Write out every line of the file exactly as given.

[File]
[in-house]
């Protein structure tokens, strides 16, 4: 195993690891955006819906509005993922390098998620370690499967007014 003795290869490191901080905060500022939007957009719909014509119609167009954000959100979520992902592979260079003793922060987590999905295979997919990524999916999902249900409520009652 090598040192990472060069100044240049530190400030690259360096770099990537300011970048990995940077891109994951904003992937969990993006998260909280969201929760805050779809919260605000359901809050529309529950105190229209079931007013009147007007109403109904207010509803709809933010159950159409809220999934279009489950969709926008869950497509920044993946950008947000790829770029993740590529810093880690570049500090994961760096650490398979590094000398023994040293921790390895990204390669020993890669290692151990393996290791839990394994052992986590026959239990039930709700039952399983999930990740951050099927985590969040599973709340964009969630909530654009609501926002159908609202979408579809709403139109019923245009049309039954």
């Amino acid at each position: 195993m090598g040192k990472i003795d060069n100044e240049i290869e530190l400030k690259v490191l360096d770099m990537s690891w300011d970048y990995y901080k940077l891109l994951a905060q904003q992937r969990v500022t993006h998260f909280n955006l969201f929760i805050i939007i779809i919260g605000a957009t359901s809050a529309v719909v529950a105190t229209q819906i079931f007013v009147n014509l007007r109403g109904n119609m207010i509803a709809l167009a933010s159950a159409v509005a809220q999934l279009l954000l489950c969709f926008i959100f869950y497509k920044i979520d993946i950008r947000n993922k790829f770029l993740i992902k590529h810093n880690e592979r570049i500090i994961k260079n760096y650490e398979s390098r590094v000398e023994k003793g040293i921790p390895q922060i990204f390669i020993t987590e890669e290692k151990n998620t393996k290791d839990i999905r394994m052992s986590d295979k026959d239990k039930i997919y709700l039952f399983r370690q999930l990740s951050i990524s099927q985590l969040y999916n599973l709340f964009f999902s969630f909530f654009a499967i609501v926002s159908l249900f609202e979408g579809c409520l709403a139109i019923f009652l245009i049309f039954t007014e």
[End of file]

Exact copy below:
[in-house]
């Protein structure tokens, strides 16, 4: 195993690891955006819906509005993922390098998620370690499967007014 003795290869490191901080905060500022939007957009719909014509119609167009954000959100979520992902592979260079003793922060987590999905295979997919990524999916999902249900409520009652 090598040192990472060069100044240049530190400030690259360096770099990537300011970048990995940077891109994951904003992937969990993006998260909280969201929760805050779809919260605000359901809050529309529950105190229209079931007013009147007007109403109904207010509803709809933010159950159409809220999934279009489950969709926008869950497509920044993946950008947000790829770029993740590529810093880690570049500090994961760096650490398979590094000398023994040293921790390895990204390669020993890669290692151990393996290791839990394994052992986590026959239990039930709700039952399983999930990740951050099927985590969040599973709340964009969630909530654009609501926002159908609202979408579809709403139109019923245009049309039954």
């Amino acid at each position: 195993m090598g040192k990472i003795d060069n100044e240049i290869e530190l400030k690259v490191l360096d770099m990537s690891w300011d970048y990995y901080k940077l891109l994951a905060q904003q992937r969990v500022t993006h998260f909280n955006l969201f929760i805050i939007i779809i919260g605000a957009t359901s809050a529309v719909v529950a105190t229209q819906i079931f007013v009147n014509l007007r109403g109904n119609m207010i509803a709809l167009a933010s159950a159409v509005a809220q999934l279009l954000l489950c969709f926008i959100f869950y497509k920044i979520d993946i950008r947000n993922k790829f770029l993740i992902k590529h810093n880690e592979r570049i500090i994961k260079n760096y650490e398979s390098r590094v000398e023994k003793g040293i921790p390895q922060i990204f390669i020993t987590e890669e290692k151990n998620t393996k290791d839990i999905r394994m052992s986590d295979k026959d239990k039930i997919y709700l039952f399983r370690q999930l990740s951050i990524s099927q985590l969040y999916n599973l709340f964009f999902s969630f909530f654009a499967i609501v926002s159908l249900f609202e979408g579809c409520l709403a139109i019923f009652l245009i049309f039954t007014e």